route-map DEMO-RMAP permit 10 match ip address prefix-list DEMO-PRFX
match command will match the IP addresses permitted by the
DEMO-PRFX created earlier (i.e., prefixes
Next, we can modify the attributes by using the
set command. The following example shows possible use cases of
route-map DEMO-RMAP permit 10 match ip address prefix-list DEMO-PRFX set (press ? in keyboard)
aggregator BGP aggregator attribute as-path Transform BGP AS-path attribute atomic-aggregate BGP atomic aggregate attribute comm-list set BGP community list (for deletion) community BGP community attribute extcommunity BGP extended community attribute forwarding-address Forwarding Address ip IP information ipv6 IPv6 information local-preference BGP local preference path attribute metric Metric value for destination routing protocol metric-type Type of metric origin BGP origin code originator-id BGP originator ID attribute src src address for route tag Tag value for routing protocol vpnv4 VPNv4 information weight BGP weight for routing table
As we can see, the
set command can be used to change many attributes. For a demonstration purpose, we will set BGP local preference.
route-map DEMO-RMAP permit 10 match ip address prefix-list DEMO-PRFX set local-preference 500
prefix-list, there is an implicit deny at the end of all
route-map statements. So we will add another permit statement in sequence number
20 to permit everything.
route-map DEMO-RMAP permit 10 match ip address prefix-list DEMO-PRFX set local-preference 500 ! route-map DEMO-RMAP permit 20
The sequence number
20 does not have a specific
match command, so it will, by default, match everything. Since the decision is permit, everything will be permitted by this
If you recall, our requirement is to only allow/deny some prefixes. So in our scenario, the
set command is not necessary. We will just use one permit statement as follows.
router-b# conf t router-b(config)# route-map RMAP permit 10 router-b(config-route-map)# match ip address prefix-list PRFX-LST
route-map statement should do the trick.
Keep in mind that ACLs,
route-map are not effective unless they are applied to an interface or a BGP neighbor. Just like ACLs or
prefix-list, a single
route-map statement can be used with any number of interfaces or neighbors. However, any one interface or a neighbor can support only one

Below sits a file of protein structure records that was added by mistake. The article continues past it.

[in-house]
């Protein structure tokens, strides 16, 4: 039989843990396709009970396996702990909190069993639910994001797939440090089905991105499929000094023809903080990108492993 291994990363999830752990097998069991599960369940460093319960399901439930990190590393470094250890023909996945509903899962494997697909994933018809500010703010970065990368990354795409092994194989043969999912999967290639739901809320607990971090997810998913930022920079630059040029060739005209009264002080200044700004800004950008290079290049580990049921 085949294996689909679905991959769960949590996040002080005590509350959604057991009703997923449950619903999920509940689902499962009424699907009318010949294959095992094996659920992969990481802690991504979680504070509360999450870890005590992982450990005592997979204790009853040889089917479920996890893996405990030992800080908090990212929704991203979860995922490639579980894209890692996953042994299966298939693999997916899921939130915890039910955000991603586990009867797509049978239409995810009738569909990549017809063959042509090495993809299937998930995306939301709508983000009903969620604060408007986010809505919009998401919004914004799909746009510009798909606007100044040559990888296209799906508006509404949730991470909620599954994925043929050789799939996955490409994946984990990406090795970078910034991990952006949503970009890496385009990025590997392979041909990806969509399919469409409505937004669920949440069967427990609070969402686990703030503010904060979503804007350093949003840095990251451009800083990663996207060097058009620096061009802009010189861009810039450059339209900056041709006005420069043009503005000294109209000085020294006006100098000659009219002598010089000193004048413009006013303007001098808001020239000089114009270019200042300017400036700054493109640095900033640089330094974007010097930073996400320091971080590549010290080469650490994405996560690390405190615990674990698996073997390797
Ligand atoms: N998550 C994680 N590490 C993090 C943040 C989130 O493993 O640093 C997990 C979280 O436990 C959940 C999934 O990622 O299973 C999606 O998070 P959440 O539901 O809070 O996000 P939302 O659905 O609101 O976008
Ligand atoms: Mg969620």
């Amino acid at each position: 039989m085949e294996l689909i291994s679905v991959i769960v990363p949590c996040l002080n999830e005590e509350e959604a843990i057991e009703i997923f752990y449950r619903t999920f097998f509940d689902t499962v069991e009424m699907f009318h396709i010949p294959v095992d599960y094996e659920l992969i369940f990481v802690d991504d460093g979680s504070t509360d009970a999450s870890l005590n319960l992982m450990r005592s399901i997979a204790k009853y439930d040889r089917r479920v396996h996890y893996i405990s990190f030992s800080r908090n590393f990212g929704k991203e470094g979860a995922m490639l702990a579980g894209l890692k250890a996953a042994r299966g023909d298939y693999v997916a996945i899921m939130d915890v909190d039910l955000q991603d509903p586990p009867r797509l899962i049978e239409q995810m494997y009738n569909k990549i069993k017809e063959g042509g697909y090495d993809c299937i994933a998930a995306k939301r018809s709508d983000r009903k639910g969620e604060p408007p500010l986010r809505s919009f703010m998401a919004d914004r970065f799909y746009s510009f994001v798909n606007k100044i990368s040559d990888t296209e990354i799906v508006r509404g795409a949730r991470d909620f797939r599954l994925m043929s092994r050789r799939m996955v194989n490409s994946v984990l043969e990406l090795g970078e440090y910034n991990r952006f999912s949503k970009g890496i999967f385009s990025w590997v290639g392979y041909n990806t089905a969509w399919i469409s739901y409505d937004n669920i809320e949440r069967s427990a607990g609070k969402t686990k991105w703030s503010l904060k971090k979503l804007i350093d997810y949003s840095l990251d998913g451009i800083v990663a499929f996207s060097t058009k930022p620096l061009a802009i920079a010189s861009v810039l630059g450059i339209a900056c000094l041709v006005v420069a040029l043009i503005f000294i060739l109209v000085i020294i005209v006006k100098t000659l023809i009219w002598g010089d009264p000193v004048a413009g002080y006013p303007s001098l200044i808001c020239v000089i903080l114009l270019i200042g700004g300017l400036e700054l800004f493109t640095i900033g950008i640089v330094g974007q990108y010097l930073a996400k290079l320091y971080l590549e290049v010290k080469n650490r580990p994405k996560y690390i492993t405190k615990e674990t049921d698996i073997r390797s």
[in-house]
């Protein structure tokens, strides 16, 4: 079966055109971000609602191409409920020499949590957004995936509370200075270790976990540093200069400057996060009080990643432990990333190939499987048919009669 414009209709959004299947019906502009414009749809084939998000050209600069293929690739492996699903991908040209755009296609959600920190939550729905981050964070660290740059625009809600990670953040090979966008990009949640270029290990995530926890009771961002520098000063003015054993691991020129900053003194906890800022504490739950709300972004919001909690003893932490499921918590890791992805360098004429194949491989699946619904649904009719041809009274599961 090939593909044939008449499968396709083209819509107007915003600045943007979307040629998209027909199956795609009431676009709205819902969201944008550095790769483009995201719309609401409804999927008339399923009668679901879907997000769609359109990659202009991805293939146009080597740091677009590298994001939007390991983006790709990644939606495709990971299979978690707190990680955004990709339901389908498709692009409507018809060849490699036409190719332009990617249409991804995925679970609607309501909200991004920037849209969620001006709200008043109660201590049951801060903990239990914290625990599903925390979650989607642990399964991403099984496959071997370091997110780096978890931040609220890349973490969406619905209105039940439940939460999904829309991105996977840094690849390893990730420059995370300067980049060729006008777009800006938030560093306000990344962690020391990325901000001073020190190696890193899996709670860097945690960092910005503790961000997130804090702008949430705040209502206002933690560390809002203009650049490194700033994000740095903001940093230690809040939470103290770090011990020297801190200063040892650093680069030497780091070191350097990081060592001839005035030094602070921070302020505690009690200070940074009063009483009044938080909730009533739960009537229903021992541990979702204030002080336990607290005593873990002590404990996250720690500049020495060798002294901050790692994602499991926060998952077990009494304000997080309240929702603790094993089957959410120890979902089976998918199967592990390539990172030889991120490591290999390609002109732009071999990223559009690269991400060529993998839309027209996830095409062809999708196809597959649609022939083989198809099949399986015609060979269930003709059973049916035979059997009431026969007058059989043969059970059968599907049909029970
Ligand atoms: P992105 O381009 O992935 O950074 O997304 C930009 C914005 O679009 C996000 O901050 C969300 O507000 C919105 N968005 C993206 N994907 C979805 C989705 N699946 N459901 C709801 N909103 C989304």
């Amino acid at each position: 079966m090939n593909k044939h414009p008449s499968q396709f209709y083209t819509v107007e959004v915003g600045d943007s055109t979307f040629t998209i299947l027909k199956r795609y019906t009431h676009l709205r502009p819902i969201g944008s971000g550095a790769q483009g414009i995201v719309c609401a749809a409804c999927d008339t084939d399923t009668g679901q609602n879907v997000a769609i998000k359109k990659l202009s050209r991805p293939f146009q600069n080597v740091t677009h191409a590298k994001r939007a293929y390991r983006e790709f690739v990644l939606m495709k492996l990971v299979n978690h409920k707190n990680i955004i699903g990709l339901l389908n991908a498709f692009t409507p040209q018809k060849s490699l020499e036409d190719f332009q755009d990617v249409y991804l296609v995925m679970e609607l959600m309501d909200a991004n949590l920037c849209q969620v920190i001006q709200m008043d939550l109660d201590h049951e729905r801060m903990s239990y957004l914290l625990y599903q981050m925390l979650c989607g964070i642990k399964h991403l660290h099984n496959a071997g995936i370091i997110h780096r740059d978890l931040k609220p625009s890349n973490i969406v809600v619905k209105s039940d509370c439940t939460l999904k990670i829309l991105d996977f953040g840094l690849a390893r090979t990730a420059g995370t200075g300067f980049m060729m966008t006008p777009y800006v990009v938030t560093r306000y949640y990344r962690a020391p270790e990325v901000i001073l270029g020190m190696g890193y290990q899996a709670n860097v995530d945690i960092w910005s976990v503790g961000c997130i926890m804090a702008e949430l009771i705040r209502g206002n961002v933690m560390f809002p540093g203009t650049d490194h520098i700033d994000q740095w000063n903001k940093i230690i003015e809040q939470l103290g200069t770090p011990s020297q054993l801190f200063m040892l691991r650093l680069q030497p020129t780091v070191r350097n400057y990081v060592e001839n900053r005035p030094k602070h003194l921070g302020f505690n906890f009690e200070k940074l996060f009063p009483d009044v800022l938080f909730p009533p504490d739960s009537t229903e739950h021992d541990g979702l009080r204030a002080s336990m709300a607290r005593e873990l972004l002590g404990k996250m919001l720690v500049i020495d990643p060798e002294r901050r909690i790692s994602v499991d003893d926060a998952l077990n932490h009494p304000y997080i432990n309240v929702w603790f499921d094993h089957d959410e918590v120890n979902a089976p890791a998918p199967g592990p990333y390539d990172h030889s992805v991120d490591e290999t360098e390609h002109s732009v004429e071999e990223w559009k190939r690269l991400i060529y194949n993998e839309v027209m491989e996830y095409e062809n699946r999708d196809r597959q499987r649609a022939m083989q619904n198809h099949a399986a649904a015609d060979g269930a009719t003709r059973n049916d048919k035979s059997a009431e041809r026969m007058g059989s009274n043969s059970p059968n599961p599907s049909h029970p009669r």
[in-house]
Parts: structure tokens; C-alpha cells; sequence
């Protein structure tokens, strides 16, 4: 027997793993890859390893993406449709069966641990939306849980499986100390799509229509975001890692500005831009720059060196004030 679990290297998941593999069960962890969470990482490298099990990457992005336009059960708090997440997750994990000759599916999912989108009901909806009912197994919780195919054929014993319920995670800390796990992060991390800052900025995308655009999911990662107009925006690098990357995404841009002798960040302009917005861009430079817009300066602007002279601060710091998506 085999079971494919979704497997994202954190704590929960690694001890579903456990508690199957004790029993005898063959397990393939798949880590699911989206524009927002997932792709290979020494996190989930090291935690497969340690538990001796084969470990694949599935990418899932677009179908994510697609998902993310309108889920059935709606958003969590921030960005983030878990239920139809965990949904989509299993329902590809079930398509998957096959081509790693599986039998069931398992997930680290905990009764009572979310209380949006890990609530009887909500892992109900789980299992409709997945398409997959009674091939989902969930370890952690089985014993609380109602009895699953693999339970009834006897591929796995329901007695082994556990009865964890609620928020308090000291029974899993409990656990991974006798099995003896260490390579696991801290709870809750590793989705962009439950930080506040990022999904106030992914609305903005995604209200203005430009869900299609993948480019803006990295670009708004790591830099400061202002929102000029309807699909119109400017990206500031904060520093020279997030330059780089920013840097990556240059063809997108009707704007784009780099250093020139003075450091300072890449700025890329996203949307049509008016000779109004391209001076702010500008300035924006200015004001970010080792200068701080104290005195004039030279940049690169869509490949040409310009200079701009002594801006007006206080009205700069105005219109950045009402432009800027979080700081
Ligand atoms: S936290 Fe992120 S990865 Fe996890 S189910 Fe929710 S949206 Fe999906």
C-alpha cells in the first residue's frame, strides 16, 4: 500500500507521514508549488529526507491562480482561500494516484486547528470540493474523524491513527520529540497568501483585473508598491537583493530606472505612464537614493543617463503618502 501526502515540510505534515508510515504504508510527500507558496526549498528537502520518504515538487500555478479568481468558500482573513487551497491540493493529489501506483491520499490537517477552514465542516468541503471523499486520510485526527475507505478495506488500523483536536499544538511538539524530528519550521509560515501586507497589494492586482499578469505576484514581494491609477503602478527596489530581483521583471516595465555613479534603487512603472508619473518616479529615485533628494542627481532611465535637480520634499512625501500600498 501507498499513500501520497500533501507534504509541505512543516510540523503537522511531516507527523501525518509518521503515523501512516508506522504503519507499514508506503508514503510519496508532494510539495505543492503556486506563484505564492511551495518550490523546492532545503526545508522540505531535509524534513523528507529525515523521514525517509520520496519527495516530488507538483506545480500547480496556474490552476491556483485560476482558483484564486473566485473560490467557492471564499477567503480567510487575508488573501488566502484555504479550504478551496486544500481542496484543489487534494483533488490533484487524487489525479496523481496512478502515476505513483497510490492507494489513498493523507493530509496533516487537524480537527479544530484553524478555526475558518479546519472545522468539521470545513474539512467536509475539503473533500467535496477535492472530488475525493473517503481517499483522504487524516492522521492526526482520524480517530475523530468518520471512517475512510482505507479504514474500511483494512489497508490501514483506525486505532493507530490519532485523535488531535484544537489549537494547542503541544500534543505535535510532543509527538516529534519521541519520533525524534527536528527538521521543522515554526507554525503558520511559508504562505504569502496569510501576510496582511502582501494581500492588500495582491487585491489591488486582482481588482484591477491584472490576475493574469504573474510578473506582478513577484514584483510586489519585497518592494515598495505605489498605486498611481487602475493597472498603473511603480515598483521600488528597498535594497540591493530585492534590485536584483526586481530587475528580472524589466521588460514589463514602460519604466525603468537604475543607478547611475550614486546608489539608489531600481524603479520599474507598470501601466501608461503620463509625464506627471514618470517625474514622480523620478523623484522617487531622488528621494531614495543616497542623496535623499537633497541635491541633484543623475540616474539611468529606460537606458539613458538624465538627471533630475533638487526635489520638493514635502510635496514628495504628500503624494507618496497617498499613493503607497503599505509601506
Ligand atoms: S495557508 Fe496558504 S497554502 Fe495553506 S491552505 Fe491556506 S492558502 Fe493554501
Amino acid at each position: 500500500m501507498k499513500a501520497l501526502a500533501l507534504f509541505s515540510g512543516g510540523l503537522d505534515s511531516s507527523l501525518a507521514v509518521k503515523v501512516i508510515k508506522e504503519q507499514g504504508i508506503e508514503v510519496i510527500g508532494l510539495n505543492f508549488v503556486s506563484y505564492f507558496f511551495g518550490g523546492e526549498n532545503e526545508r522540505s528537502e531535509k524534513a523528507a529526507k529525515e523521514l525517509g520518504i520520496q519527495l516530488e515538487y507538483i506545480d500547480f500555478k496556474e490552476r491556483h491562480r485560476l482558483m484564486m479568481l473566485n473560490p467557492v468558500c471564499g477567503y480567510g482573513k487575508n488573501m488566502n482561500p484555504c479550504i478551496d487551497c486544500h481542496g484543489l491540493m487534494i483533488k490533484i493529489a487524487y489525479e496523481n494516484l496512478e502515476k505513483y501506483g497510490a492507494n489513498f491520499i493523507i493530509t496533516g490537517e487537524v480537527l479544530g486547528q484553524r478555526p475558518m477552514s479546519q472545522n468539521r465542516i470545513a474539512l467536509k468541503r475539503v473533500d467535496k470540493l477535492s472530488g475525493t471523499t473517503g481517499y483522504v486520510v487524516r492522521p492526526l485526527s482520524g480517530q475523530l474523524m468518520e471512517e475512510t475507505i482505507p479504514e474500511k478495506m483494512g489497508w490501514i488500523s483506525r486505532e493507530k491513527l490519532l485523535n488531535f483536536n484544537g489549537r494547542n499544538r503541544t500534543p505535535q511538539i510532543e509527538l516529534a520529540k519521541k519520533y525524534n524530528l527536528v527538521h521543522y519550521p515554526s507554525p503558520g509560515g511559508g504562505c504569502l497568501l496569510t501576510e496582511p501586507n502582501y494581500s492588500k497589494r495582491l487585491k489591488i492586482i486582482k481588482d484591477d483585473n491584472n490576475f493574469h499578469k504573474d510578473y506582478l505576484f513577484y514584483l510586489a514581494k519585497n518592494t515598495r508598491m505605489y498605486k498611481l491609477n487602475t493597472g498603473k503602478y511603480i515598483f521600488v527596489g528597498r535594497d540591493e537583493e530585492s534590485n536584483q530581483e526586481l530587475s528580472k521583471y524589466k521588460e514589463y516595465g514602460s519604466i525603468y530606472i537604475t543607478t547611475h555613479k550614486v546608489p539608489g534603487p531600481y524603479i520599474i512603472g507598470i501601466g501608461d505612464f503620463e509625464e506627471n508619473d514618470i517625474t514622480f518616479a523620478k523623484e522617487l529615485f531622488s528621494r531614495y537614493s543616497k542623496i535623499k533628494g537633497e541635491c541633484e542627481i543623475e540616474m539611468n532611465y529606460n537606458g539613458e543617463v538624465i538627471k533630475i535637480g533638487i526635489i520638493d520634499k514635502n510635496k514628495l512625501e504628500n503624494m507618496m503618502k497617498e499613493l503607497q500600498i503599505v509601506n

route-map statement for inbound, and one for outbound traffic.
We will apply the created
route-map to the BGP configuration of router-
B for neighbor
192.168.1.1 with incoming prefix advertisement.
router-b# conf terminal router-b(config)# router bgp 200 router-b(config-router)# neighbor 192.168.1.1 route-map RMAP in
Now, we check the routes advertised and received by using the following commands.
For advertised routes:
show ip bgp neighbor-IP advertised-routes
For received routes:
show ip bgp neighbor-IP routes
You can see that while router-A is advertising four prefixes towards router-
B is accepting only three prefixes. If we check the range, we can see that only the prefixes that are allowed by
route-map are visible on router-
B. All other prefixes are discarded.
Tip: If there is no change in the received prefixes, try resetting the BGP session using the command:
clear ip bgp neighbor-IP. In our case:
clear ip bgp 192.168.1.1
As we can see, the requirement has been met. We can create similar
route-map statements in routers
B to further control inbound and outbound prefixes.
I am summarizing the configuration in one place so you can see it all at a glance.
router bgp 200 network 10.20.0.0/16 neighbor 192.168.1.1 remote-as 100 neighbor 192.168.1.1 route-map RMAP in ! ip prefix-list PRFX-LST seq 5 permit 10.10.10.0/23 le 24 ! route-map RMAP permit 10 match ip address prefix-list PRFX-LST
In this tutorial, we showed how we can filter BGP routes in Quagga by defining
route-map. We also demonstrated how we can combine
route-map to fine-control incoming prefixes. You can create your own
route-map in a similar way to match your network requirements. These tools are one of the most effective ways to protect the production network from route poisoning and advertisement of bogon routes. This tutorial focuses on IPv4-based BGP prefix filtering, but Quagga also allows you to set up BGP peering and filtering for IPv6. The basic filtering technique covered in this tutorial can be used in more advanced traffic engineering.
Hope this helps.